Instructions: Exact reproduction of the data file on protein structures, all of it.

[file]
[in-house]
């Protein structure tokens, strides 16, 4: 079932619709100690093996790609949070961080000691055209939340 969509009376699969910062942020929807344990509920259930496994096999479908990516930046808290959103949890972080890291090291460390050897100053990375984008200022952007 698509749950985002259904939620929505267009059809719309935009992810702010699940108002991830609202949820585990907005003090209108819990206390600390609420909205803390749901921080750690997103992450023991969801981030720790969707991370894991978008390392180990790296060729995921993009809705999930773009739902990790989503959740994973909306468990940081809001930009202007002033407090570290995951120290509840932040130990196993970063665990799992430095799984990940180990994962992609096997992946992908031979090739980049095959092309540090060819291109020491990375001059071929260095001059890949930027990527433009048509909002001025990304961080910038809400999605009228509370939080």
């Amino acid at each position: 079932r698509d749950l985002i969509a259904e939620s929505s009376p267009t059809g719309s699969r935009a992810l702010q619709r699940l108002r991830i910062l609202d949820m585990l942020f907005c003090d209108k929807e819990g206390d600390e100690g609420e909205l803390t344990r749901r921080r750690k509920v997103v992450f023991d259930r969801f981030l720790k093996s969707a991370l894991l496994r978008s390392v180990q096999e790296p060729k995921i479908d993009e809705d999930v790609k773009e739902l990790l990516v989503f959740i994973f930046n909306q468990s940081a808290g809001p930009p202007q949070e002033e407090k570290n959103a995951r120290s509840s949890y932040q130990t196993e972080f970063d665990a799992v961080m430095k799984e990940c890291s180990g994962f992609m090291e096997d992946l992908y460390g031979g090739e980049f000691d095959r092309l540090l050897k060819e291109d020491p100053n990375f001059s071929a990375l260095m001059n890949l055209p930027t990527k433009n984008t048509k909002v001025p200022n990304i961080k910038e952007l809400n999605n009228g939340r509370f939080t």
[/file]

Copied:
[in-house]
């Protein structure tokens, strides 16, 4: 079932619709100690093996790609949070961080000691055209939340 969509009376699969910062942020929807344990509920259930496994096999479908990516930046808290959103949890972080890291090291460390050897100053990375984008200022952007 698509749950985002259904939620929505267009059809719309935009992810702010699940108002991830609202949820585990907005003090209108819990206390600390609420909205803390749901921080750690997103992450023991969801981030720790969707991370894991978008390392180990790296060729995921993009809705999930773009739902990790989503959740994973909306468990940081809001930009202007002033407090570290995951120290509840932040130990196993970063665990799992430095799984990940180990994962992609096997992946992908031979090739980049095959092309540090060819291109020491990375001059071929260095001059890949930027990527433009048509909002001025990304961080910038809400999605009228509370939080």
């Amino acid at each position: 079932r698509d749950l985002i969509a259904e939620s929505s009376p267009t059809g719309s699969r935009a992810l702010q619709r699940l108002r991830i910062l609202d949820m585990l942020f907005c003090d209108k929807e819990g206390d600390e100690g609420e909205l803390t344990r749901r921080r750690k509920v997103v992450f023991d259930r969801f981030l720790k093996s969707a991370l894991l496994r978008s390392v180990q096999e790296p060729k995921i479908d993009e809705d999930v790609k773009e739902l990790l990516v989503f959740i994973f930046n909306q468990s940081a808290g809001p930009p202007q949070e002033e407090k570290n959103a995951r120290s509840s949890y932040q130990t196993e972080f970063d665990a799992v961080m430095k799984e990940c890291s180990g994962f992609m090291e096997d992946l992908y460390g031979g090739e980049f000691d095959r092309l540090l050897k060819e291109d020491p100053n990375f001059s071929a990375l260095m001059n890949l055209p930027t990527k433009n984008t048509k909002v001025p200022n990304i961080k910038e952007l809400n999605n009228g939340r509370f939080t």